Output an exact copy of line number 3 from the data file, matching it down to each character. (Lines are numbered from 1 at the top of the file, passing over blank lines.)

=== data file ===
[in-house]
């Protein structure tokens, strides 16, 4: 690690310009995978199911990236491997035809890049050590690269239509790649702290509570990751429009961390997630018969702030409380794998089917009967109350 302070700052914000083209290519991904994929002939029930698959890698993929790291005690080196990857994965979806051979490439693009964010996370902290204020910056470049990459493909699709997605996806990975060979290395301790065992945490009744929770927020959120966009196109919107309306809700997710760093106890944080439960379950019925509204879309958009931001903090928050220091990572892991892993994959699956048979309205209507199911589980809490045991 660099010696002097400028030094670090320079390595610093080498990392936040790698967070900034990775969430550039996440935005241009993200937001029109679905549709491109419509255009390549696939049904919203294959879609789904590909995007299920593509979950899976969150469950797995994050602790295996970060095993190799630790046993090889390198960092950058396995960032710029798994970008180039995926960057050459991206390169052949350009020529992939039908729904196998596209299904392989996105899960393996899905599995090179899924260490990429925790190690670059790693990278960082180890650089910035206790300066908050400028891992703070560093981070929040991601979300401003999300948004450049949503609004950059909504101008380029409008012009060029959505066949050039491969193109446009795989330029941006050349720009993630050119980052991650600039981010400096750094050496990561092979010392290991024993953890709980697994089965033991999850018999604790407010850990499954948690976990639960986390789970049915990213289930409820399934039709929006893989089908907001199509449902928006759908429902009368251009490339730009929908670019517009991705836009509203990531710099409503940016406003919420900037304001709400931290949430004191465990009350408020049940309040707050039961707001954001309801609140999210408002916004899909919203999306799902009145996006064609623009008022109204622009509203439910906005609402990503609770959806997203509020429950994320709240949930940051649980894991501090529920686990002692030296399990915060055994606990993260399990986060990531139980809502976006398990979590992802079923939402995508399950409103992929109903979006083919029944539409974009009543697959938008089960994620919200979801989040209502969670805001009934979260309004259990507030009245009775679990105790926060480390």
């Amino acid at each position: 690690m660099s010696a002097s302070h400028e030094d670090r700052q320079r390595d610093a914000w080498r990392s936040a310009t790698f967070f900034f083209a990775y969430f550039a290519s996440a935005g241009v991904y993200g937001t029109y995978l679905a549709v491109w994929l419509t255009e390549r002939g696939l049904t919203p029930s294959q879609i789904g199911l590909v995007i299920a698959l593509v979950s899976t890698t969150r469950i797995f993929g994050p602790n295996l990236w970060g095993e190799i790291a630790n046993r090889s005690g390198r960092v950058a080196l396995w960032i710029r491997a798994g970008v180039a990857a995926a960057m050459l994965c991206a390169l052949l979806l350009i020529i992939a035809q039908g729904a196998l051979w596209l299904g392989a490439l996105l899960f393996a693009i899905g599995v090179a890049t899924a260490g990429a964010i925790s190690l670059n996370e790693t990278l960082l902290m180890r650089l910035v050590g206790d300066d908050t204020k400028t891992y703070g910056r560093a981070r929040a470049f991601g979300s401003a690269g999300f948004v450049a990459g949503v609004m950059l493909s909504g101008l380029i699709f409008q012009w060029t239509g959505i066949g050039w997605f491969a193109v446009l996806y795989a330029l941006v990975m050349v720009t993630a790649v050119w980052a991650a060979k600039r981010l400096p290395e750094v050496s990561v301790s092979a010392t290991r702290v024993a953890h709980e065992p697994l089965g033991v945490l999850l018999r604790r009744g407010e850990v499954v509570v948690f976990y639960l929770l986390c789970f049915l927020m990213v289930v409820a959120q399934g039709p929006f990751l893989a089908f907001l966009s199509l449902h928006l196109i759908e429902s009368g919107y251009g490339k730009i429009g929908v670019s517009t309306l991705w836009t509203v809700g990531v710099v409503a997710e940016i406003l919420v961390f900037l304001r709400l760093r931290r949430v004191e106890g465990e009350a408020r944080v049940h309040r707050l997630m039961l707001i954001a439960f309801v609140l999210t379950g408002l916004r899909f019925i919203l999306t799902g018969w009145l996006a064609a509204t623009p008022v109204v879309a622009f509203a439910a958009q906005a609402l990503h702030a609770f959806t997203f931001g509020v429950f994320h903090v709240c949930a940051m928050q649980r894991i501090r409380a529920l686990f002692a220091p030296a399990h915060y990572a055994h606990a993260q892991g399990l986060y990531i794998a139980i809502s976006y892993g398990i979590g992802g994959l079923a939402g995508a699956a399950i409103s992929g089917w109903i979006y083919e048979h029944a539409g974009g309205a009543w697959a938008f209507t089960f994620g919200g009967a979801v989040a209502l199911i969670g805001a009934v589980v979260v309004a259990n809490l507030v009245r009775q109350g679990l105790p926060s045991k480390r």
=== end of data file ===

């Amino acid at each position: 690690m660099s010696a002097s302070h400028e030094d670090r700052q320079r390595d610093a914000w080498r990392s936040a310009t790698f967070f900034f083209a990775y969430f550039a290519s996440a935005g241009v991904y993200g937001t029109y995978l679905a549709v491109w994929l419509t255009e390549r002939g696939l049904t919203p029930s294959q879609i789904g199911l590909v995007i299920a698959l593509v979950s899976t890698t969150r469950i797995f993929g994050p602790n295996l990236w970060g095993e190799i790291a630790n046993r090889s005690g390198r960092v950058a080196l396995w960032i710029r491997a798994g970008v180039a990857a995926a960057m050459l994965c991206a390169l052949l979806l350009i020529i992939a035809q039908g729904a196998l051979w596209l299904g392989a490439l996105l899960f393996a693009i899905g599995v090179a890049t899924a260490g990429a964010i925790s190690l670059n996370e790693t990278l960082l902290m180890r650089l910035v050590g206790d300066d908050t204020k400028t891992y703070g910056r560093a981070r929040a470049f991601g979300s401003a690269g999300f948004v450049a990459g949503v609004m950059l493909s909504g101008l380029i699709f409008q012009w060029t239509g959505i066949g050039w997605f491969a193109v446009l996806y795989a330029l941006v990975m050349v720009t993630a790649v050119w980052a991650a060979k600039r981010l400096p290395e750094v050496s990561v301790s092979a010392t290991r702290v024993a953890h709980e065992p697994l089965g033991v945490l999850l018999r604790r009744g407010e850990v499954v509570v948690f976990y639960l929770l986390c789970f049915l927020m990213v289930v409820a959120q399934g039709p929006f990751l893989a089908f907001l966009s199509l449902h928006l196109i759908e429902s009368g919107y251009g490339k730009i429009g929908v670019s517009t309306l991705w836009t509203v809700g990531v710099v409503a997710e940016i406003l919420v961390f900037l304001r709400l760093r931290r949430v004191e106890g465990e009350a408020r944080v049940h309040r707050l997630m039961l707001i954001a439960f309801v609140l999210t379950g408002l916004r899909f019925i919203l999306t799902g018969w009145l996006a064609a509204t623009p008022v109204v879309a622009f509203a439910a958009q906005a609402l990503h702030a609770f959806t997203f931001g509020v429950f994320h903090v709240c949930a940051m928050q649980r894991i501090r409380a529920l686990f002692a220091p030296a399990h915060y990572a055994h606990a993260q892991g399990l986060y990531i794998a139980i809502s976006y892993g398990i979590g992802g994959l079923a939402g995508a699956a399950i409103s992929g089917w109903i979006y083919e048979h029944a539409g974009g309205a009543w697959a938008f209507t089960f994620g919200g009967a979801v989040a209502l199911i969670g805001a009934v589980v979260v309004a259990n809490l507030v009245r009775q109350g679990l105790p926060s045991k480390r």